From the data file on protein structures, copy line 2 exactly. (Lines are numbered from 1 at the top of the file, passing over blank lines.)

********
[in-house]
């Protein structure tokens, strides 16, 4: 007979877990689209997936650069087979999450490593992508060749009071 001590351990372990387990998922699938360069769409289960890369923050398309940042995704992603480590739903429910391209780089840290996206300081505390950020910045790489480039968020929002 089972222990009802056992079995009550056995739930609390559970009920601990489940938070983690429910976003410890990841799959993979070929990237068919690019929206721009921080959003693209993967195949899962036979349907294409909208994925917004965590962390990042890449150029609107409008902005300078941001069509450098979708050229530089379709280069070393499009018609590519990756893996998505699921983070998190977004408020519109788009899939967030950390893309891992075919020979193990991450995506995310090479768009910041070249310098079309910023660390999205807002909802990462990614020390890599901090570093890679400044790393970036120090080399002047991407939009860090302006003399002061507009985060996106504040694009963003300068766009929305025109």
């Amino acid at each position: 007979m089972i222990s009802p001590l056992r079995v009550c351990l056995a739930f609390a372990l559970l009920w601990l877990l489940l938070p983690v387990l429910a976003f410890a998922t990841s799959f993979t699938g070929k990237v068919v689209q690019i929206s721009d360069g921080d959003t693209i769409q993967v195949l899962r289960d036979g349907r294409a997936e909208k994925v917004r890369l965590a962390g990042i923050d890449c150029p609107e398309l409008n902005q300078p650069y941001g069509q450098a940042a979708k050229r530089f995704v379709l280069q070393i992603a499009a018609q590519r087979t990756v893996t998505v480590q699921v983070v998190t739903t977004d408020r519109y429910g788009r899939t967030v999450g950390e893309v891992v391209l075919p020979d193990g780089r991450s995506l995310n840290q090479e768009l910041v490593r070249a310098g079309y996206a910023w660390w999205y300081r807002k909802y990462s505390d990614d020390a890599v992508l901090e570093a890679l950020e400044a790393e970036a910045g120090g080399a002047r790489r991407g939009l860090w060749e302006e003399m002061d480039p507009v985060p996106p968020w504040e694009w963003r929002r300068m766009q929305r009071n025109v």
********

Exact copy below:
């Protein structure tokens, strides 16, 4: 007979877990689209997936650069087979999450490593992508060749009071 001590351990372990387990998922699938360069769409289960890369923050398309940042995704992603480590739903429910391209780089840290996206300081505390950020910045790489480039968020929002 089972222990009802056992079995009550056995739930609390559970009920601990489940938070983690429910976003410890990841799959993979070929990237068919690019929206721009921080959003693209993967195949899962036979349907294409909208994925917004965590962390990042890449150029609107409008902005300078941001069509450098979708050229530089379709280069070393499009018609590519990756893996998505699921983070998190977004408020519109788009899939967030950390893309891992075919020979193990991450995506995310090479768009910041070249310098079309910023660390999205807002909802990462990614020390890599901090570093890679400044790393970036120090080399002047991407939009860090302006003399002061507009985060996106504040694009963003300068766009929305025109």